I simply can’t keep on writing paragraphs of this length for every aspect of this show that I find fault with, so this one is going to be brief. For sheer quality of acting and writing, this show ranks well below the Netflix average. In fact, it may be the worst I have watched so far. With the exception of Langford and Kate Walsh (respectively Hannah and Olivia Baker), the whole cast gives a mediocre performance at best. I am almost sorry to say that Dylan Minnette as Clay Jensen manages to deliver the most cringe-worthy lines in the whole show, but that might not be entirely his fault. Most of the dialogues are clunky and unnatural and I suspect that, even as they were enacting them, the actors might have been painfully aware of the one-dimensional characters they were saddled with.
6. Feeding into the nostalgia myth
This is the last of what we could consider “minor flaws”. I’m about to get into the heavy stuff. One brief mention for the nostalgia myth: ENOUGH. Please. Seriously. “Everything was better in the past”. No. No, it wasn’t. And we have had to endure a decade of ubiquitous affectations of misoneism, whose only accomplishment so far appears to be the thriving market for iPhone cases that look like cassette tapes. Cassette tapes were how we managed to acquire music without paying for it, they were the torrent clients of the 80s and 90s, they were equally detested by the music industry and they were unusable if left in the sun. There’s nothing romantic about it, it’s just technology, which also happens to constitute one of the most highly polluting types of domestic waste in existence. Of course tape is romantic, for the 41 year-old that wrote the book. But please let’s stop glorifying anything that reminds us of how cool it was to be young and selling it to actual young people as “better” than anything they’ll ever have. You’re alright, kids. Just get a decently compressed .aiff and good headphones.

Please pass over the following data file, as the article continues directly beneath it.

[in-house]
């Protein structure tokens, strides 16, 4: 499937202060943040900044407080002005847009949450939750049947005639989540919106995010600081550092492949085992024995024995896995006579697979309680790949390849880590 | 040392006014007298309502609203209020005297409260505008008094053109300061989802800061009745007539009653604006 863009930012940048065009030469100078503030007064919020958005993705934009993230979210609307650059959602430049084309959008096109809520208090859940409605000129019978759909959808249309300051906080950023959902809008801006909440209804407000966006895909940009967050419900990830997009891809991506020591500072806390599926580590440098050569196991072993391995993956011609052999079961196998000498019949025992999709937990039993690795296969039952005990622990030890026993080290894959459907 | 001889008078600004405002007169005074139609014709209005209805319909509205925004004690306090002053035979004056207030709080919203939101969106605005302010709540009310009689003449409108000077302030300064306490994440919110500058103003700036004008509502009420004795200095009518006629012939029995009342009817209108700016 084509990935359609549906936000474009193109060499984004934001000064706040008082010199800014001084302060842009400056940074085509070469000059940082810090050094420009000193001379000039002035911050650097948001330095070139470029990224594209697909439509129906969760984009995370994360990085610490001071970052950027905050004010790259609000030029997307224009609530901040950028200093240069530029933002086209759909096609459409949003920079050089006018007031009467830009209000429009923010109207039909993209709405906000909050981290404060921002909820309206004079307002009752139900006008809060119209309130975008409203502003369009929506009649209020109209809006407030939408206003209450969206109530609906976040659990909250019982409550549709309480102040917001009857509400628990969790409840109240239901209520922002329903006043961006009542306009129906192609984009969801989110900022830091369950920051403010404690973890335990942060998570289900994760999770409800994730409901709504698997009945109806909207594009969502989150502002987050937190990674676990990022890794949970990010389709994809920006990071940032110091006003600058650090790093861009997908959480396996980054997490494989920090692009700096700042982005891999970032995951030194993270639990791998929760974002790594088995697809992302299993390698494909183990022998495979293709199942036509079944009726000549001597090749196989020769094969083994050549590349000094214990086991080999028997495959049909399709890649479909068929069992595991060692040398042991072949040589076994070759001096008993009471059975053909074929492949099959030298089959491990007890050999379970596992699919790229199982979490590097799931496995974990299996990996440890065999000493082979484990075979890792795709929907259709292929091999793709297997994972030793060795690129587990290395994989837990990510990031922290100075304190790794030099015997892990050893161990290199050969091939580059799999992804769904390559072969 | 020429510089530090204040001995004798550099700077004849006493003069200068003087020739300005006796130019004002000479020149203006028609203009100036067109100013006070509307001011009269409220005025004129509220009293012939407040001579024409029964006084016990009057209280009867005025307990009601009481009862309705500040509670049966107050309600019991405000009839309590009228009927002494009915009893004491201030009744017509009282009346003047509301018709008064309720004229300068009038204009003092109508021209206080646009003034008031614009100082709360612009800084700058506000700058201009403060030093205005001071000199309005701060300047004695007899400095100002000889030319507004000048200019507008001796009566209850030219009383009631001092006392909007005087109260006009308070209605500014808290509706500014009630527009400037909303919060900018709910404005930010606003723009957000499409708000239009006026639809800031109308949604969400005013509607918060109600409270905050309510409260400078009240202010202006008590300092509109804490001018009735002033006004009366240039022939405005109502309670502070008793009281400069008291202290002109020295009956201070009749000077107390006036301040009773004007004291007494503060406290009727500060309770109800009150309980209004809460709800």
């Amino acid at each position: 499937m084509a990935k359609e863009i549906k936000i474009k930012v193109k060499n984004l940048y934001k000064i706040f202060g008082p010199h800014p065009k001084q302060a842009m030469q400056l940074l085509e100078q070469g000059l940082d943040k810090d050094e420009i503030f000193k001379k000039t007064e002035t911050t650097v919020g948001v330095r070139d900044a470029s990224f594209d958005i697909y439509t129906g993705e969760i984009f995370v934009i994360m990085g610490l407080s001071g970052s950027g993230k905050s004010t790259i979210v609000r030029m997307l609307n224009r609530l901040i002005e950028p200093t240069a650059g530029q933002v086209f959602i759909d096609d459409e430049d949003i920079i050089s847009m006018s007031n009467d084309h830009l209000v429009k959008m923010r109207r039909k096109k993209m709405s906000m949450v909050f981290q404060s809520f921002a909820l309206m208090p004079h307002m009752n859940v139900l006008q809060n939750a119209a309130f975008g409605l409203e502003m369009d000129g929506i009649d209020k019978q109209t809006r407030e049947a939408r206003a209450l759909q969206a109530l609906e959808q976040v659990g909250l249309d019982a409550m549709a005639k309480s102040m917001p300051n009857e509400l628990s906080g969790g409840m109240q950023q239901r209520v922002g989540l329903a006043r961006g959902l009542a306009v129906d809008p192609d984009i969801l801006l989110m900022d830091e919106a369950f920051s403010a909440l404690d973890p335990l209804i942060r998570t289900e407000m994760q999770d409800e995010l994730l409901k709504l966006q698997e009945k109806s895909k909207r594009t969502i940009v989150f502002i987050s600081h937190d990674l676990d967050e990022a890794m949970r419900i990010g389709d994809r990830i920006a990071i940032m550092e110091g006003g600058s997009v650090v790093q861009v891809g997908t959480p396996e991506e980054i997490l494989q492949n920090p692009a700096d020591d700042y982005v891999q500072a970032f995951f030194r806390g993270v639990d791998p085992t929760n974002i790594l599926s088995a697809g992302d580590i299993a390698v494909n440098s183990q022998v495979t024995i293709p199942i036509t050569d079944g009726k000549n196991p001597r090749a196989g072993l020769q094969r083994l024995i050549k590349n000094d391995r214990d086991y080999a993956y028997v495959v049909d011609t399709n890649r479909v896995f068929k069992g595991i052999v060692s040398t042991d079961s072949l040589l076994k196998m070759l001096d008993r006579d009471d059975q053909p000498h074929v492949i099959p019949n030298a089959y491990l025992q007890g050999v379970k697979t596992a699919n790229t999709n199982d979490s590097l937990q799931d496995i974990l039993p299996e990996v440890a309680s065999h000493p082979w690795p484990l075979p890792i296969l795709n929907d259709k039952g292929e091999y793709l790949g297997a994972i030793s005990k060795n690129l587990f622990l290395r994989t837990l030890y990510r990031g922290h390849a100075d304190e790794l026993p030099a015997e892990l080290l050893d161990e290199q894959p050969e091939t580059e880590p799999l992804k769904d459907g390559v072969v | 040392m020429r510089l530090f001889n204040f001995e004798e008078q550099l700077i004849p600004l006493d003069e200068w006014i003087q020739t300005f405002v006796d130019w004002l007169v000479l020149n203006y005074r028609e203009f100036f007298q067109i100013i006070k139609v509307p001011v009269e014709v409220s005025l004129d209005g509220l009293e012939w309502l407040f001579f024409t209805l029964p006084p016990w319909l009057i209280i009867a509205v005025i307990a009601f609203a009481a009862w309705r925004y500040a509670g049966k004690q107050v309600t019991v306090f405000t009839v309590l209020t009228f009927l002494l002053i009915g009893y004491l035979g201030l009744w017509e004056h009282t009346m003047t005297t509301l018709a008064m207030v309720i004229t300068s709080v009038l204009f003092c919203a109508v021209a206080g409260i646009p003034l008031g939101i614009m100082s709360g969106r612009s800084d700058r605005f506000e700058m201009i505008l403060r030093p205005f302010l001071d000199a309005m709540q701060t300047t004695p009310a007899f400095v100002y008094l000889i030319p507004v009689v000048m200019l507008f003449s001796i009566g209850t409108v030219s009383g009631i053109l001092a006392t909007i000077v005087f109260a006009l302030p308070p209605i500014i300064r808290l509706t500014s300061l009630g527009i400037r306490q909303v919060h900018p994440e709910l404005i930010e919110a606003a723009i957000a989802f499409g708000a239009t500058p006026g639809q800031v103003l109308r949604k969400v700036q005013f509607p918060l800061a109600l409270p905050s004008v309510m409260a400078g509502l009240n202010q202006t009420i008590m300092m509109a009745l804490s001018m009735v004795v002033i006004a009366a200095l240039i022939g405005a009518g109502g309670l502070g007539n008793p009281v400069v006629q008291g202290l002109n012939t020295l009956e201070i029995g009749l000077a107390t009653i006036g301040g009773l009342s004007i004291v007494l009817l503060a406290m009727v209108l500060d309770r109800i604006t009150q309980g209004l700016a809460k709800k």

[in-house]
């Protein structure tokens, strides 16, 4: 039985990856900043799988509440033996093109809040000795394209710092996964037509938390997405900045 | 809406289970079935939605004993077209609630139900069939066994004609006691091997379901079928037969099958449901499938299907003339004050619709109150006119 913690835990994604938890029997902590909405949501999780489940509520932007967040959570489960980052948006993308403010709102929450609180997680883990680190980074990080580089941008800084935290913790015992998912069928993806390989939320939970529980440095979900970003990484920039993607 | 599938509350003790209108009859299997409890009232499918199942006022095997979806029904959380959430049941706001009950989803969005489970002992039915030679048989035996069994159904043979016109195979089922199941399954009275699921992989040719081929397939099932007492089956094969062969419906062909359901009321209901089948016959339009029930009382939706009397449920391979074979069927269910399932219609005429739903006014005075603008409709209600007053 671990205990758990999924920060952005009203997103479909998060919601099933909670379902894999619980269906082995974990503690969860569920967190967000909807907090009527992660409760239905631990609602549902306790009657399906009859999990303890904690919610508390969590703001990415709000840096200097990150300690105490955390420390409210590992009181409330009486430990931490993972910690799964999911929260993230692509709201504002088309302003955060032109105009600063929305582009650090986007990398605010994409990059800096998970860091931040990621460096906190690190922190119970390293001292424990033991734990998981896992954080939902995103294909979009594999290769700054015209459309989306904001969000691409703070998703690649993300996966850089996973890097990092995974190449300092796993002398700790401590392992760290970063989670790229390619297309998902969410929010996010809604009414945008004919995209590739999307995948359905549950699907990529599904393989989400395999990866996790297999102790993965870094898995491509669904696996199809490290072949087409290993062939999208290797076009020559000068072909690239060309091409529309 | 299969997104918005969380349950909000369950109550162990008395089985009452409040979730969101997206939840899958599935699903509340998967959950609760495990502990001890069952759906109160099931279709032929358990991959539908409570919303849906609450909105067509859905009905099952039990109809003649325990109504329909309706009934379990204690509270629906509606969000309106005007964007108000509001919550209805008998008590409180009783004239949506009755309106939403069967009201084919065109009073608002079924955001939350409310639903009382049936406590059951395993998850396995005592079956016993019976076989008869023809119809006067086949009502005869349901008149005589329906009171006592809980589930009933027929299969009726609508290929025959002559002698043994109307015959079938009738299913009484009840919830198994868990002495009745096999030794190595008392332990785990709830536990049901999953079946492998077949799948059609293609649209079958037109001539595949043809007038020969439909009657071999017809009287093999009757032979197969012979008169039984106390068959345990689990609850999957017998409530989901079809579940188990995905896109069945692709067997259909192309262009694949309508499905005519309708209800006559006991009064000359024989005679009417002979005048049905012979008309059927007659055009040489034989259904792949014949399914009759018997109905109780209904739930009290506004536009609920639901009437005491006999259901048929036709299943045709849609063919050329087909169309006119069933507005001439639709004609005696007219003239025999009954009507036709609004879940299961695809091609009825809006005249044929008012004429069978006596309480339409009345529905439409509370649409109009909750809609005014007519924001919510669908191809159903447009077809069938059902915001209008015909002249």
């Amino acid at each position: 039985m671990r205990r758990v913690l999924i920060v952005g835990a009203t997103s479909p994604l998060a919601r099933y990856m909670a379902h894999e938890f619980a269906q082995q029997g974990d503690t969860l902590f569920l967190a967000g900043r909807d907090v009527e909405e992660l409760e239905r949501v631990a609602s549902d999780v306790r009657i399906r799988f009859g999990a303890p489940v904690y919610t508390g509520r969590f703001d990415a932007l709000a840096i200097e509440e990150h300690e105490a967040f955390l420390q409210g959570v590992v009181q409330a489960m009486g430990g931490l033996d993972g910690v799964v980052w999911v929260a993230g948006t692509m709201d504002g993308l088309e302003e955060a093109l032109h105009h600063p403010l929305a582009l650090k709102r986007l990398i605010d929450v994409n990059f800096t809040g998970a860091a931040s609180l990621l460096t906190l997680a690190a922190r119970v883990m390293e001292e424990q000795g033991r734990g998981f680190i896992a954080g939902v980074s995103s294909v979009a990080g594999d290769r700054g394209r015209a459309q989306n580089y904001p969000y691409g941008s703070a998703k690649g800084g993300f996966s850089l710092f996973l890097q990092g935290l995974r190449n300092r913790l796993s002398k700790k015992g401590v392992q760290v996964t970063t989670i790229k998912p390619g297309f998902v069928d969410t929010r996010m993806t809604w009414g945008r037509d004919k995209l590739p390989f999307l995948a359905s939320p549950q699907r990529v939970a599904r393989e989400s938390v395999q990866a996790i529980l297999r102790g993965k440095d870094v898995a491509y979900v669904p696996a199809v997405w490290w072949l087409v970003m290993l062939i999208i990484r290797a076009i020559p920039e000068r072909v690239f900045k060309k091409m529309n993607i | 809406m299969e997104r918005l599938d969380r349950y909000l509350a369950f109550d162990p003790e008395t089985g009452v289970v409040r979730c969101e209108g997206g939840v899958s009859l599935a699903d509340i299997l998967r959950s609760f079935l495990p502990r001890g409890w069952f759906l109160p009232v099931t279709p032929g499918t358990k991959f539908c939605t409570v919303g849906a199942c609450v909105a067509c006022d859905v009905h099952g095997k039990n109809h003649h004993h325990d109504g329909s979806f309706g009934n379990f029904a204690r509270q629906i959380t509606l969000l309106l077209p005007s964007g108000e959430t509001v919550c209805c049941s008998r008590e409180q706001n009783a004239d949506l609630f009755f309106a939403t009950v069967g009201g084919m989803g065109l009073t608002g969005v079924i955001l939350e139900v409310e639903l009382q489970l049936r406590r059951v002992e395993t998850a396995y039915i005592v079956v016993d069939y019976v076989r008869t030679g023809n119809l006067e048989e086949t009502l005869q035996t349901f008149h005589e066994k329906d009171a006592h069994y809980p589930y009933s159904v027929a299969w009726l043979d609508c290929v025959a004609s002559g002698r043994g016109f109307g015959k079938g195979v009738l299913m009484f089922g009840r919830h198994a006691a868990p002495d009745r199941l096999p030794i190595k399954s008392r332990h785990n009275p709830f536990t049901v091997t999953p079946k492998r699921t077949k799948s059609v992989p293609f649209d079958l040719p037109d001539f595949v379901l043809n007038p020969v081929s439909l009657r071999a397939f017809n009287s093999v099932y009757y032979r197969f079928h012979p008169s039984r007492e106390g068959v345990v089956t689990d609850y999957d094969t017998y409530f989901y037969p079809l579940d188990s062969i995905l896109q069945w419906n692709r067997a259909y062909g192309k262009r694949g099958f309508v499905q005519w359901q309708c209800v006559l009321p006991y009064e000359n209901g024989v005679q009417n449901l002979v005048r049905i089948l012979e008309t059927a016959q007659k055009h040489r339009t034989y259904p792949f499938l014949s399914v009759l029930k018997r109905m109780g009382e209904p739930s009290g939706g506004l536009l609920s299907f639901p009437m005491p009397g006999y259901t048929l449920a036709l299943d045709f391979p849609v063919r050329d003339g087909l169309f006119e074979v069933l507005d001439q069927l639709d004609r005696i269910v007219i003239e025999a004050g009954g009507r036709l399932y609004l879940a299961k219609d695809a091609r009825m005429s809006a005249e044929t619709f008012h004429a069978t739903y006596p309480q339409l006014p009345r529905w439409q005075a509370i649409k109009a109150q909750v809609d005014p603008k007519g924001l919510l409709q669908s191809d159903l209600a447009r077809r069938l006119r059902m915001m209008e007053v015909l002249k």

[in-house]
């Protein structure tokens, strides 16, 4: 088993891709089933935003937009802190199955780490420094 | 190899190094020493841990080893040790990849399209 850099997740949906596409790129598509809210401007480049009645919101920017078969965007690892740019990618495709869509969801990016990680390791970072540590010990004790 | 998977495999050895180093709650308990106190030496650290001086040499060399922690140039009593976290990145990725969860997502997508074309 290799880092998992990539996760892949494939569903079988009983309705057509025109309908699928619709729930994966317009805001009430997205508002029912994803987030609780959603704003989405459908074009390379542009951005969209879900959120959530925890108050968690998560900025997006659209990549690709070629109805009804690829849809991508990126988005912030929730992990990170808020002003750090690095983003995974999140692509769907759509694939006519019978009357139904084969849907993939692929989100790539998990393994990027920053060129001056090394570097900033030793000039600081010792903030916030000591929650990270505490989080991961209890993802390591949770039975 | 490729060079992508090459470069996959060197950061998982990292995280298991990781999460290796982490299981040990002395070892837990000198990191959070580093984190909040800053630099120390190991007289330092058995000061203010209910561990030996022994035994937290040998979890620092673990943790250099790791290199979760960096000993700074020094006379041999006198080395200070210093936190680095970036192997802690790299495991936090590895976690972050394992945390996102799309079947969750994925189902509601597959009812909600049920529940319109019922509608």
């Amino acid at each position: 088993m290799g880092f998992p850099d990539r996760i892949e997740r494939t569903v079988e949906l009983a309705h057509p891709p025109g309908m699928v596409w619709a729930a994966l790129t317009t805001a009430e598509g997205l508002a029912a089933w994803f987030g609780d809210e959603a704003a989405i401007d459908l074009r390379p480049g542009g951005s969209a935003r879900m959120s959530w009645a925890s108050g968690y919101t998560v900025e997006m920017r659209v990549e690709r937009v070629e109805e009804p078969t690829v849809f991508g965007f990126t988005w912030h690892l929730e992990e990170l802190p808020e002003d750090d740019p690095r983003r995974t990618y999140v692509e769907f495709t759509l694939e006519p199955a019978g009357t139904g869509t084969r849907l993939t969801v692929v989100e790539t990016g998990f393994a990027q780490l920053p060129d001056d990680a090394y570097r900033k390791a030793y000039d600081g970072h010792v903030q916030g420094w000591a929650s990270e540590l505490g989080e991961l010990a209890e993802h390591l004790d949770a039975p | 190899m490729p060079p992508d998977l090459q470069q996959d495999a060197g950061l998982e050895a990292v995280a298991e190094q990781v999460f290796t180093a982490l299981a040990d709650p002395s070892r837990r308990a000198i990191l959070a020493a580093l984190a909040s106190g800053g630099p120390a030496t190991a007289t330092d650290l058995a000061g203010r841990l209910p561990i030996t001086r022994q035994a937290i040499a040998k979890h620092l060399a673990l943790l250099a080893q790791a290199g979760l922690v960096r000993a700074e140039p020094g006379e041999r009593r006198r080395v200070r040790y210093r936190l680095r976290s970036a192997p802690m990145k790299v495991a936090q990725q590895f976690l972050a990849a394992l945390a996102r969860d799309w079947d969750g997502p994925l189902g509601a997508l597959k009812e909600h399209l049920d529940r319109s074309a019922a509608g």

7. If you kill yourself, you will actually save everyone else’s life
I am honestly disturbed by the idea of encouraging teenagers to watch this show. Considering how most adults seem to have trouble identifying as such, I might be weary of showing it to them too. This is every angsty teen’s masturbatory suicide fantasy brought to full orgasmic completion. If you die, everyone (no, not just your friends, EVERYONE, the whole wide Netflix-watching world) will know just what a tragic and beautiful soul you were. Everyone will regret what they did to you for the rest of their lives. If you are lucky, one of those who wronged you might even shoot himself in the head. If you do it properly, if you leave a 13-hour-long suicide note, you will provide evidence for your rapist to be prosecuted, you will help your former friend and fellow-rape victim find the courage to ask for help, you will make the nerdy boy who loved you stop being shy and go talk to the girl he might love after you, you will make your gay schoolmate come out of the closet to her two gay dads (harrowing, I know) and your cheerleading friend face up to her responsibility and report herself to the police. Basically, you will offer the world at large a painful and yet much needed catharsis that will make them all better people. You will be the lamb of god, dying for everybody else’s sin. What are you even doing still living and breathing? Besides, suicide is some lyrical affair that stains the water of your bathtub pink. That’s it, really. Your mother will totally not have to dive into a vat of blood, shit and piss to recover your slippery, lifeless and yet still beautiful body. Tell me again how this is supposed to be educational.